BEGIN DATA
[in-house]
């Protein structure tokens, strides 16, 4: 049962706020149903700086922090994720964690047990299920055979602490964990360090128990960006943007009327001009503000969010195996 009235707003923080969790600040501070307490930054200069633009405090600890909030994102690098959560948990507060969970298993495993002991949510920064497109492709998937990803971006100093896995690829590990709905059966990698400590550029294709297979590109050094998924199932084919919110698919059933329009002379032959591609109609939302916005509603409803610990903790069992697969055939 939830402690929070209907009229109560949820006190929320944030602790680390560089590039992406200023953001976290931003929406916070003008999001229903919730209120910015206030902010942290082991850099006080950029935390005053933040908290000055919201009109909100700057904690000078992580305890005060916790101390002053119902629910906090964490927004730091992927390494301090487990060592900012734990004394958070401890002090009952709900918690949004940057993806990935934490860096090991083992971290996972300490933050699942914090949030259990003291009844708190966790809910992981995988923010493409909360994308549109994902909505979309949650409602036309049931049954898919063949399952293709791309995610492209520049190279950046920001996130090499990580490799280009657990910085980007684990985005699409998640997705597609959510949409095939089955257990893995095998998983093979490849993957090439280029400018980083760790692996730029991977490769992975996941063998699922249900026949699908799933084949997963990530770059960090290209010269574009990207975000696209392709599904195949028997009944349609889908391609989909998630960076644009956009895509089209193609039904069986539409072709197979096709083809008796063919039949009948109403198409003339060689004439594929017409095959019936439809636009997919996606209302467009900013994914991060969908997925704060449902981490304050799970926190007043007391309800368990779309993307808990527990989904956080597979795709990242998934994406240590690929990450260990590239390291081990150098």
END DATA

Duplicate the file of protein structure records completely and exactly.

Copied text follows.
[in-house]
């Protein structure tokens, strides 16, 4: 049962706020149903700086922090994720964690047990299920055979602490964990360090128990960006943007009327001009503000969010195996 009235707003923080969790600040501070307490930054200069633009405090600890909030994102690098959560948990507060969970298993495993002991949510920064497109492709998937990803971006100093896995690829590990709905059966990698400590550029294709297979590109050094998924199932084919919110698919059933329009002379032959591609109609939302916005509603409803610990903790069992697969055939 939830402690929070209907009229109560949820006190929320944030602790680390560089590039992406200023953001976290931003929406916070003008999001229903919730209120910015206030902010942290082991850099006080950029935390005053933040908290000055919201009109909100700057904690000078992580305890005060916790101390002053119902629910906090964490927004730091992927390494301090487990060592900012734990004394958070401890002090009952709900918690949004940057993806990935934490860096090991083992971290996972300490933050699942914090949030259990003291009844708190966790809910992981995988923010493409909360994308549109994902909505979309949650409602036309049931049954898919063949399952293709791309995610492209520049190279950046920001996130090499990580490799280009657990910085980007684990985005699409998640997705597609959510949409095939089955257990893995095998998983093979490849993957090439280029400018980083760790692996730029991977490769992975996941063998699922249900026949699908799933084949997963990530770059960090290209010269574009990207975000696209392709599904195949028997009944349609889908391609989909998630960076644009956009895509089209193609039904069986539409072709197979096709083809008796063919039949009948109403198409003339060689004439594929017409095959019936439809636009997919996606209302467009900013994914991060969908997925704060449902981490304050799970926190007043007391309800368990779309993307808990527990989904956080597979795709990242998934994406240590690929990450260990590239390291081990150098």